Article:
Digital bonus: More letters from Momentum readers

Summer issue sizzled
Man! You guys sure put out a bunch of meaningful pages each issue, but the Summer 2016 issue hit the spot! I was diagnosed in 1996 at age 53, but didn’t have a major exacerbation until 2004, and since then have had several other issues like hydrocephalus, acoustic neuroma and a heart attack, so my body isn’t cooperating very well anymore.

First, your special section on relationships was wonderful. I finally bit the bullet and made an appointment with a gynecologist, because I’d like to try to make my sex life a bit more meaningful. I have never had any problem keeping my husband happy. He is the best caretaker ever and deserves anything I can do for him. Our relationship has always been very close, and as I get less physically able, he has never had any problem filling the gap. Intimacy is really his forte, and I appreciate that he has taught me so well in that department.

Second, I appreciated “Getting real with real estate.” We really lucked out in that the house we have lived in since 1978 is a level-entry home with a daylight basement. For the first 18 years, the laundry and TV were in the basement. Until 2004, I was able to access the laundry, using railings added in 2000 on both sides of the stairs. However, we also remodeled the whole bedroom-end of the house in 2000, and when we did we put a washer/dryer outlet in the new, larger bathroom. We then installed a stacked washer/dryer in 2004, as well as a TV in our larger bedroom. When my hydrocephalus manifested itself, and balance became a real issue, my husband installed grab rails and a seat in the shower, and grab rails on either side of the toilet.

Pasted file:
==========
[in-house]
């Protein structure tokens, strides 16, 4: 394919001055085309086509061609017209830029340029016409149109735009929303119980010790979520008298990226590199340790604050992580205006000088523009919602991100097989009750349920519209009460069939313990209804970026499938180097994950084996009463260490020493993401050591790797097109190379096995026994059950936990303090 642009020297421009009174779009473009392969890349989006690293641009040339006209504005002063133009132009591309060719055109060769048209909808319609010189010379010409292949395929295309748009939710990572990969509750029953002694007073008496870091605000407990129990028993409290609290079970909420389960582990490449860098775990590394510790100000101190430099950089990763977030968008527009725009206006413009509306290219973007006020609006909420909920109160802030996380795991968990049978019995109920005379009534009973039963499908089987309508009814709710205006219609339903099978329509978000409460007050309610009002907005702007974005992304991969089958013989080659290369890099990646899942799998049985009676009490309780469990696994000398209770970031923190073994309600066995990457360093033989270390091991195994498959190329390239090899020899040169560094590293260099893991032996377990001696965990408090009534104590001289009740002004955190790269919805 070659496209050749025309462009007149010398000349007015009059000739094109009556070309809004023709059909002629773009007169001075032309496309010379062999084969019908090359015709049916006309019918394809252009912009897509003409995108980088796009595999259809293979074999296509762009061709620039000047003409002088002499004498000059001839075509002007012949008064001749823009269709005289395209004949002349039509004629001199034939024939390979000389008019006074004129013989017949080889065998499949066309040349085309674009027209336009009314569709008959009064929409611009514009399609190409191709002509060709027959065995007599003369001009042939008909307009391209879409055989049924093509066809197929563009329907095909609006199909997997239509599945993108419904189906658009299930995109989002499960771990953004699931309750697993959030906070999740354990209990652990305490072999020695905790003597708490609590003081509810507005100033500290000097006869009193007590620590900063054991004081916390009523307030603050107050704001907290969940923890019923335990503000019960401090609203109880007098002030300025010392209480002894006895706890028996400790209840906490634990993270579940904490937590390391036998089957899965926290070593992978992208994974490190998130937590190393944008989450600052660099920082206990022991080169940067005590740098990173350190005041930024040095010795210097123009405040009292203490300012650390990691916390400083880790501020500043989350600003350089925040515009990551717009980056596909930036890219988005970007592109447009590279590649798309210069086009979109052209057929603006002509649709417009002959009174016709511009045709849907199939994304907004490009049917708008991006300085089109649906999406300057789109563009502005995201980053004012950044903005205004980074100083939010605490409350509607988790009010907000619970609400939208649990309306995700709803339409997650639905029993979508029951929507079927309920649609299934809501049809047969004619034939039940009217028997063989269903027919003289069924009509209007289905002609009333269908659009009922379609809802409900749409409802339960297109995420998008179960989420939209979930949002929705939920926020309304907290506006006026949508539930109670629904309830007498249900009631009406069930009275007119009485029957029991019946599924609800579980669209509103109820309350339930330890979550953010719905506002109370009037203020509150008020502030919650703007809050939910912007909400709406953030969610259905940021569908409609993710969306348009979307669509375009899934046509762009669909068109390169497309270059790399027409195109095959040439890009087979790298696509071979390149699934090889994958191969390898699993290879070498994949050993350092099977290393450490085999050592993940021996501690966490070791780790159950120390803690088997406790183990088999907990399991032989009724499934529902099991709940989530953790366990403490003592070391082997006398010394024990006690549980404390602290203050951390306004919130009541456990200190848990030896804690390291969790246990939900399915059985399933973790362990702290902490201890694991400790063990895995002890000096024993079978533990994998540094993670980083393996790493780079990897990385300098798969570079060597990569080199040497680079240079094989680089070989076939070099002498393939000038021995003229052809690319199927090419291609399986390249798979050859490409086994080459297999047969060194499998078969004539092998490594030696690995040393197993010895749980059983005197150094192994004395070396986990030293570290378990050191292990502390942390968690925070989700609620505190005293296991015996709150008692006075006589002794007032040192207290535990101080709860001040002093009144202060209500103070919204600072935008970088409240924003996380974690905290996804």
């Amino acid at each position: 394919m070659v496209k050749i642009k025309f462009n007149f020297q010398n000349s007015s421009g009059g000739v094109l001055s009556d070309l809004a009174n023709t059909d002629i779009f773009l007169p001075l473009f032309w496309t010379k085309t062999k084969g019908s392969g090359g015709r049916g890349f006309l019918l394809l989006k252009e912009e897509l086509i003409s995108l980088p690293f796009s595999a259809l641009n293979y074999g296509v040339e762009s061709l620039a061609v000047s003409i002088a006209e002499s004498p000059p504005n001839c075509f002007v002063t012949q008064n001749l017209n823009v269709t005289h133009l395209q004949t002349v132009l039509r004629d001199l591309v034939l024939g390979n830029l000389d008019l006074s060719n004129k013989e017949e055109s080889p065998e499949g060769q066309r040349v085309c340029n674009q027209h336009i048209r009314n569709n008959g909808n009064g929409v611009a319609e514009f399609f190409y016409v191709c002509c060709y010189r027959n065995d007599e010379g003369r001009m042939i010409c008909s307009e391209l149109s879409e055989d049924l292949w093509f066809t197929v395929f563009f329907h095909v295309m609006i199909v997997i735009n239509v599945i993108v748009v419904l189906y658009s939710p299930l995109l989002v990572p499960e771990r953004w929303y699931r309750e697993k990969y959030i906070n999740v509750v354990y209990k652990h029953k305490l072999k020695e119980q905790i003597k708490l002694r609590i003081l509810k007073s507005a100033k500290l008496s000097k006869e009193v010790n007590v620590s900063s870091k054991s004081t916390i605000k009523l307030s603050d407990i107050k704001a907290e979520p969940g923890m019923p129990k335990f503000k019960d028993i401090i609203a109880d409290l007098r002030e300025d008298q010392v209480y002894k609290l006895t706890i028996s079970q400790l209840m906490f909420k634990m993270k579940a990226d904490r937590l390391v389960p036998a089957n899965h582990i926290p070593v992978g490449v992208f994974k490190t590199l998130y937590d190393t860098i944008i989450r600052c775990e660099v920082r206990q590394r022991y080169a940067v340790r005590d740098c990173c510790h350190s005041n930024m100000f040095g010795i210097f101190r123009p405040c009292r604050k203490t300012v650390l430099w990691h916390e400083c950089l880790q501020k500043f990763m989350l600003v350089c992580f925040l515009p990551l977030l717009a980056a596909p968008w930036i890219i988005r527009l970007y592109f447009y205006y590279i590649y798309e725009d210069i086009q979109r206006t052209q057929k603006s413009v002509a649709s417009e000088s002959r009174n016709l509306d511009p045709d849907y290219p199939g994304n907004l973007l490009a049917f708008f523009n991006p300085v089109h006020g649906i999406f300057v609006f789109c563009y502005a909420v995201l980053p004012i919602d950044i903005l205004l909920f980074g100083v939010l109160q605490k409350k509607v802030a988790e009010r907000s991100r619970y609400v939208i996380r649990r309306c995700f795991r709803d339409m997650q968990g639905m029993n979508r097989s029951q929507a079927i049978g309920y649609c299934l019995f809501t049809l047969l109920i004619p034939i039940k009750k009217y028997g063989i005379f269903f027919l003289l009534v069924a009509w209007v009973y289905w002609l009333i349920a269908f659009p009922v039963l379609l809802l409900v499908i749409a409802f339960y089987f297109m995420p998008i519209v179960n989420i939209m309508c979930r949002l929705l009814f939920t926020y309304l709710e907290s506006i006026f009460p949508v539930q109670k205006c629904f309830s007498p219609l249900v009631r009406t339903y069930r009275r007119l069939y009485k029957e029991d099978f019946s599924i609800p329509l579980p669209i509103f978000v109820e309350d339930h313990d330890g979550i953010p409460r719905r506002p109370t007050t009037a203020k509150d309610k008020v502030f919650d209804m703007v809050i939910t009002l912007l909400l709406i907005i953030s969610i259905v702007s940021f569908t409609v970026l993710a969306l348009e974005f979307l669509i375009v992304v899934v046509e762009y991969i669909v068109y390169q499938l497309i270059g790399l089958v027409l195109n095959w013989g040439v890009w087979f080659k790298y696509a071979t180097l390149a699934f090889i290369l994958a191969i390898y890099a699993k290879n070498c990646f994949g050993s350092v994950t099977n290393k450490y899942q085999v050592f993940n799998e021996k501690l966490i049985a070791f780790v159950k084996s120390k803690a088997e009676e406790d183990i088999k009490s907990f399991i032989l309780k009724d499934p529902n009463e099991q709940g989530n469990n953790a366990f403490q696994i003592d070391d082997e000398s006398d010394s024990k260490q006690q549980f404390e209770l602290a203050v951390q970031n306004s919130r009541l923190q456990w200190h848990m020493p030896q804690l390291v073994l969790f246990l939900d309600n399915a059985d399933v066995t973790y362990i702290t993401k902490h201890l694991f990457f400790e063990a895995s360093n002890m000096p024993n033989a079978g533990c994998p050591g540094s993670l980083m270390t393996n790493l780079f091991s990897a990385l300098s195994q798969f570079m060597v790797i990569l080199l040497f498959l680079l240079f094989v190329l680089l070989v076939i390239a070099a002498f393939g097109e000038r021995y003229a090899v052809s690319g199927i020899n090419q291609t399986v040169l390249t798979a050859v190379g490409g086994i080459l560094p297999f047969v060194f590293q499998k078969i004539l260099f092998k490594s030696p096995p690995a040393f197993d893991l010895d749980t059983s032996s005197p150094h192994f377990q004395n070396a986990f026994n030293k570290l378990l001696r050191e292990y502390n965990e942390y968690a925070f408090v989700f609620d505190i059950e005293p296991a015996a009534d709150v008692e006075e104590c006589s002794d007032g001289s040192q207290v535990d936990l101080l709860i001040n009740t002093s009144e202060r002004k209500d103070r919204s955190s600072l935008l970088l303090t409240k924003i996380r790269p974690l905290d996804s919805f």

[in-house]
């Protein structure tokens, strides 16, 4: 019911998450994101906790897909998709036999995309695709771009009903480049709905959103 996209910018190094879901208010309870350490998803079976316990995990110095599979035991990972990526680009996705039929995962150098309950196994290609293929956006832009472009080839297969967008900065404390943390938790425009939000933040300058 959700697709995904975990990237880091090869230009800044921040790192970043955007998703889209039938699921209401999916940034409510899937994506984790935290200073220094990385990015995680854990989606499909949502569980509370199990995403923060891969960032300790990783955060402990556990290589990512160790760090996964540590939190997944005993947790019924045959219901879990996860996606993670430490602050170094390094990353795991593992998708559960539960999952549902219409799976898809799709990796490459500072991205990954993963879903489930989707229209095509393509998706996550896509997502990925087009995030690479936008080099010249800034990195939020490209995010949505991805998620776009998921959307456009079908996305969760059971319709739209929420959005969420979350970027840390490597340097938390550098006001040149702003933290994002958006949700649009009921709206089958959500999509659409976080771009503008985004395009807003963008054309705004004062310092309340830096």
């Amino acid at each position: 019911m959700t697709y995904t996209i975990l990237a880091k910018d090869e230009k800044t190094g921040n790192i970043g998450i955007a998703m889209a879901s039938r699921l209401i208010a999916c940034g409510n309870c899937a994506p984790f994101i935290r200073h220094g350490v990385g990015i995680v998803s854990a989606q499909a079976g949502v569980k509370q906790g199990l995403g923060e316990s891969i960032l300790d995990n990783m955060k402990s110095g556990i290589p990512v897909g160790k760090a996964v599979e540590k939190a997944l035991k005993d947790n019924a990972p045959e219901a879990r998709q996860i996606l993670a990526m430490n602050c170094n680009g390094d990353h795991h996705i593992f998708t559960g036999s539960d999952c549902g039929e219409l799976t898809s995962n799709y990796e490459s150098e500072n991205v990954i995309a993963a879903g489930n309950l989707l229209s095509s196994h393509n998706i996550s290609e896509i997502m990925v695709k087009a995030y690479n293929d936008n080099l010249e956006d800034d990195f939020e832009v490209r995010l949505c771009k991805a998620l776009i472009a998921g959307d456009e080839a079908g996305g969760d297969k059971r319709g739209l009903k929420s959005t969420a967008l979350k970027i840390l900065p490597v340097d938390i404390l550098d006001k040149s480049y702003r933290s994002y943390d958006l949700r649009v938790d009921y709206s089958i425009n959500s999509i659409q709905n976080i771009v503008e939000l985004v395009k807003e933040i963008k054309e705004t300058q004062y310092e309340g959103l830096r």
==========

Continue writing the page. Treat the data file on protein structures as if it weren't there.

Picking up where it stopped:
Finally, there was the article on transitioning to a new mobility device, “Taking the next step.” This addressed the most exciting development in my world—the acquisition of a four-wheel scooter, plus a rack on the car to transport it. Until 2004, I was walking more than five miles a day. The dog had to be satisfied with a much shorter and slower walk for the last several years, however, until my legs finally gave out and my husband took over. Our dog (14 years old!) flips out over my new scooter now! When she sees it rolling up to the door, she acts like a puppy because she knows it means it’s time for her walk. Some days our “walk” makes it all the way around a block; other times, she peters out halfway to the corner, but at least she’s getting some exercise, and I get to see people I haven’t seen in years.

This turned out to be awfully long, but it is a testimony to the usefulness of Momentum. Not a page is unread. Thank you.

Sally Hill Hamel, Washington

Driving with both feet
I have one small comment to make about Sandy Larsen’s comment in “Staying behind the wheel” (Spring 2016). She mentioned difficulty when trying to move her foot from the brake pedal back to the accelerator. For the past 50 years or so, I have always braked with my left foot only, using my right foot just for the accelerator.